Report supports tax credit bonds

News AASHTO Journal July 28, 2004
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A new report by the Congressional Budget Office (CBO) concludes that tax credit bonds can provide "the same federal subsidy to

A new report by the Congressional Budget Office (CBO) concludes that tax credit bonds can provide "the same federal subsidy to state and local governments that current tax-exempt bonds provide but at a lower cost."


The CBO report, titled Tax-Credit Bonds and the Federal Cost of Financing Public Expenditures, examines a possible alternative for funding transportation projects and other public works programs.


The report specifically addresses the potential advantages of tax-credit bonds over the commonly used tax-exempt bonds when it comes to financing public expenditures. According to the report, the enactment of carefully structured tax-credit bonds could end up costing the federal government less than the federal tax exemption accorded traditional (or municipal) bonds issued by state and local governments.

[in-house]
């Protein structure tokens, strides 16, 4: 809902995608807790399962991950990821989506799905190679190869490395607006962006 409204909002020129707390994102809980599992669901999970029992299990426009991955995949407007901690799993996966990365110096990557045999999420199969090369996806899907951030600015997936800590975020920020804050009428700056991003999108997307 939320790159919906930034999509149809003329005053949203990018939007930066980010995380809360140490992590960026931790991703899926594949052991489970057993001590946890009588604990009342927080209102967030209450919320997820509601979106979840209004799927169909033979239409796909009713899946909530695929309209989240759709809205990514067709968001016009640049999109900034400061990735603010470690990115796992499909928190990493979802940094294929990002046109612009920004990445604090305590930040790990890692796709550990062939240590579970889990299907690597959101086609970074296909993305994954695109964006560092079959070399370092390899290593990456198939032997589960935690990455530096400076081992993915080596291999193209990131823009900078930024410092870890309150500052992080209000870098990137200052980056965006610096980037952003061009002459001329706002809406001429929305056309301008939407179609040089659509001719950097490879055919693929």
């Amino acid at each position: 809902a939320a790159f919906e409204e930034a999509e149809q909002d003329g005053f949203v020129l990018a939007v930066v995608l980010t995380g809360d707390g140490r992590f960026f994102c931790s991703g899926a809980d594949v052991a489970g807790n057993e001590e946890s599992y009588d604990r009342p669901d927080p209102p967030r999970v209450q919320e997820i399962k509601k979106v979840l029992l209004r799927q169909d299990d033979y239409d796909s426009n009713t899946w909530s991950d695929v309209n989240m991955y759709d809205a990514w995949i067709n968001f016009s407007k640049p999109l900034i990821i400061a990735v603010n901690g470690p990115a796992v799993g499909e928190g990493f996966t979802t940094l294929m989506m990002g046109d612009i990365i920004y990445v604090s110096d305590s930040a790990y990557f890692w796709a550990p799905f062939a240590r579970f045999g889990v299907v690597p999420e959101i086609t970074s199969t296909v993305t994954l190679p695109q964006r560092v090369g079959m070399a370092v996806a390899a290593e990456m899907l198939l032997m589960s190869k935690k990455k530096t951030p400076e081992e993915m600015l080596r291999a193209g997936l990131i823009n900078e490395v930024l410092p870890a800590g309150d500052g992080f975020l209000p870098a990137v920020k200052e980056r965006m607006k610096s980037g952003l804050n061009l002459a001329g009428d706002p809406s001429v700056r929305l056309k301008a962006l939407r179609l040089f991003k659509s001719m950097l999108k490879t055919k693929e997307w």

Under the redesigned tax-credit bond model, state and local governments issuing those bonds would get a credit against their federal income tax liability--covering the difference in interest cost between the tax-exempt rate and the taxable rate--in place of the cash interest customarily paid on the borrowing.


To illustrate how this might work, the report uses the example of a state issuing $100 million in tax-credit bonds for an infrastructure program. The state, after investing $38 million of the proceeds to repay the principal, would have $62 million--the value of tax credits--to spend on the program.


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